Catechists are among the greatest of the evangelisers of our day, often working away in our parishes with little or no evident material reward. Their role is to educate, so there is a clear link with the General Intention. In particular they are called (for this is indeed a vocation) not to indoctrinate, as some ill-disposed people might describe their work, but to ensure that their catechumens gain the clearest possible understanding of the mercy of God in Jesus Christ, and thus be moved with a God-given desire to live accordingly, for the greater, more universal good.

We remember too that we are all called, by virtue of our baptisms, to be evangelisers. Pope Francis never tires of reminding us of our baptismal call to be “missionary disciples”; a church that doesn’t evangelise, or catechise, is simply a contradiction, an oxymoron. Here, we pray to be able to avoid that mistake.

This intention this month helps us to remember that how a catechist leads her or his life is just as important, if not even more important, than what they teach. There has to be consistency between what they teach and how they live. OF course, this applies to us all as followers of Christ. In the revised Rite of the Mass, one of the forms given for the dismissal at the end invites us to go out and spread the Gospel by the lives we lead. St.Francis of Assisi famously proposed that we should preach the Gospel always and everywhere, using words only if really necessary! This is an intention that invites each of us to pray that catechists may live lives that are consistent with what they teach. But not only that; it draws all us, whether or not we serve God’s people as catechists, to commit ourselves to the same consistency.

For your own or your group’s reflection: be still, and ask the Holy Spirit to bring you to an interior place of stillness and prayer Then think about some young person you know who is struggling to find meaningful employment and whose hopes and dreams for the future are fading. That young person might be close to you, a member of your own family. That young person might even be you.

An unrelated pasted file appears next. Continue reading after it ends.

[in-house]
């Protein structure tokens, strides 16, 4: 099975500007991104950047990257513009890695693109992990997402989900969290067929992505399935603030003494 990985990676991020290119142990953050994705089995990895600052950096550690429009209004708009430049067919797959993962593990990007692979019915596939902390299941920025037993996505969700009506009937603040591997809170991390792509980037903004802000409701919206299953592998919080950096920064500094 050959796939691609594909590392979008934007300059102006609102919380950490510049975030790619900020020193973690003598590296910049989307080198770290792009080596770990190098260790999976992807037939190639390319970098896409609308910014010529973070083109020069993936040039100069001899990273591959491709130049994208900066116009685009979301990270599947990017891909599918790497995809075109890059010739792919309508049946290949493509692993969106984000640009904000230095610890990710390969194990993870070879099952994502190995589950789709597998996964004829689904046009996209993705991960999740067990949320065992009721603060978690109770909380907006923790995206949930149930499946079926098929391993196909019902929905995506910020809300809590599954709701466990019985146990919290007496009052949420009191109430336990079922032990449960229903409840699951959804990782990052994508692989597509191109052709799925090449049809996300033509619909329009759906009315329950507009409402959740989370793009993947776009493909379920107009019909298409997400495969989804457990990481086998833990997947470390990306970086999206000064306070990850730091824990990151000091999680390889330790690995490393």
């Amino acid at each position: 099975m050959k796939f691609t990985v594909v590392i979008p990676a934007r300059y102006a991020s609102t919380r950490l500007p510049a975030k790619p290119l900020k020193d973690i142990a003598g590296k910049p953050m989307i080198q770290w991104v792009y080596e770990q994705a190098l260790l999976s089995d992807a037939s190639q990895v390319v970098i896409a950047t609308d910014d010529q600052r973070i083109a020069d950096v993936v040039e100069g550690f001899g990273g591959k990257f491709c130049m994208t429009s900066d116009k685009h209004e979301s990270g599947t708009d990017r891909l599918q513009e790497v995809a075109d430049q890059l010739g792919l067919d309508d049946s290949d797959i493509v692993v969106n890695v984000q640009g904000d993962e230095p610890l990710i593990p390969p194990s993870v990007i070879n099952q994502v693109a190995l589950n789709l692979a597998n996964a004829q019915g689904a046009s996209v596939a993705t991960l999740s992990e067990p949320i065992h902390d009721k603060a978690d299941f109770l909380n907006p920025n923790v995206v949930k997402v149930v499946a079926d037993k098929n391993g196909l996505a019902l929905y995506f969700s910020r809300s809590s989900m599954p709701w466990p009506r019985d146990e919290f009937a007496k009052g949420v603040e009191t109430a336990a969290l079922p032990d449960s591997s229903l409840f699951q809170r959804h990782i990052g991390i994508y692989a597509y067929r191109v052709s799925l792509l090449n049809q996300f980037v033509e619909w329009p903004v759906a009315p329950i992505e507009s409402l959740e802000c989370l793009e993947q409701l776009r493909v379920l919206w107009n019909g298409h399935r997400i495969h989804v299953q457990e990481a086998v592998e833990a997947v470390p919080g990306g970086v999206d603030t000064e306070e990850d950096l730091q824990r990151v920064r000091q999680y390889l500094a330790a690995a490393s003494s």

Then ponder what are the economic systems and structures that contribute to the denial of work, and of human dignity, to young people in particular? What are the values that underpin these structures and what in them is opposed to the Gospel, to the dignity of each human person? Ask the spirit of God to show you these things, and to show you how you can play your part in opposing this throwaway culture of death.

In another moment of prayer, you might pray about how you are living your life so that others will see the Gospel in how you live. Can I begin to see that my daily living, my interaction with others, is actually a living catechesis; that I can bring Christ to others, and them to Christ, by my actions alone even before I use any words? Then might I be able to recognise, with St.Ignatius of Loyola, that “love shows itself more in actions than in words”? Take these things to Jesus Christ in prayer and ask for the grace to be open to respond.

What might the Holy Spirit want to give you to help you make these prayers? What would you want to happen, as you pay attention to whatever desires you notice coming from the best part of yourself?

Notice whatever feelings and desires arise in your reflection and present them to God in your prayer.

Scriptural moment: John 5:17, how the work of God never ceases; Matthew 21:28-32, actions speak louder than words! Matthew 25, we are judged on how we deal with the weakest and poorest.

AoP-UK online: Twitter  @PrayWithThePope Facebook Apostleship of Prayer/Hearts on Fire in Britain  Phone 074 3259 1117